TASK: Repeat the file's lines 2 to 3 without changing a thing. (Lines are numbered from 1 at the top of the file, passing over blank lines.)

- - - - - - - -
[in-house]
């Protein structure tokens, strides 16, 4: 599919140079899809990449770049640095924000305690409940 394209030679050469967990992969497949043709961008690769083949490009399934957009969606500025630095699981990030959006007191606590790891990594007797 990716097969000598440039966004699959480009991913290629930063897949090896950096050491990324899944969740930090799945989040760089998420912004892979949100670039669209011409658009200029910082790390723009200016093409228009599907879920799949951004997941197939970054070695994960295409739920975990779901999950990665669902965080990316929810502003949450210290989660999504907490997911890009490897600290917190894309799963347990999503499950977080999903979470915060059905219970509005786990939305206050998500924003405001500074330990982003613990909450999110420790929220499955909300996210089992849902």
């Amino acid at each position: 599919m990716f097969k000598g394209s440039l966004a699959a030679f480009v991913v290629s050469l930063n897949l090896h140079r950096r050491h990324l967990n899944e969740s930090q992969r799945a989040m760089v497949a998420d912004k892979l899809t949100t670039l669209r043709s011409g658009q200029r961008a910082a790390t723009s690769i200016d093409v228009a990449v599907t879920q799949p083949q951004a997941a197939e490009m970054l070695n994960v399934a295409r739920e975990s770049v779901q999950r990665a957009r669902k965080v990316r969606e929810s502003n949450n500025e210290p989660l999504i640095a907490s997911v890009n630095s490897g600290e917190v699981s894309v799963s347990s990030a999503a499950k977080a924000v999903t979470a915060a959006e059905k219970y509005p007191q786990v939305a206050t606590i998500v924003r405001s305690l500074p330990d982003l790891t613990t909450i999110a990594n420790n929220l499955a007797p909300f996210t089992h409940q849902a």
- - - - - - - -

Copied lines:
């Protein structure tokens, strides 16, 4: 599919140079899809990449770049640095924000305690409940 394209030679050469967990992969497949043709961008690769083949490009399934957009969606500025630095699981990030959006007191606590790891990594007797 990716097969000598440039966004699959480009991913290629930063897949090896950096050491990324899944969740930090799945989040760089998420912004892979949100670039669209011409658009200029910082790390723009200016093409228009599907879920799949951004997941197939970054070695994960295409739920975990779901999950990665669902965080990316929810502003949450210290989660999504907490997911890009490897600290917190894309799963347990999503499950977080999903979470915060059905219970509005786990939305206050998500924003405001500074330990982003613990909450999110420790929220499955909300996210089992849902």
């Amino acid at each position: 599919m990716f097969k000598g394209s440039l966004a699959a030679f480009v991913v290629s050469l930063n897949l090896h140079r950096r050491h990324l967990n899944e969740s930090q992969r799945a989040m760089v497949a998420d912004k892979l899809t949100t670039l669209r043709s011409g658009q200029r961008a910082a790390t723009s690769i200016d093409v228009a990449v599907t879920q799949p083949q951004a997941a197939e490009m970054l070695n994960v399934a295409r739920e975990s770049v779901q999950r990665a957009r669902k965080v990316r969606e929810s502003n949450n500025e210290p989660l999504i640095a907490s997911v890009n630095s490897g600290e917190v699981s894309v799963s347990s990030a999503a499950k977080a924000v999903t979470a915060a959006e059905k219970y509005p007191q786990v939305a206050t606590i998500v924003r405001s305690l500074p330990d982003l790891t613990t909450i999110a990594n420790n929220l499955a007797p909300f996210t089992h409940q849902a």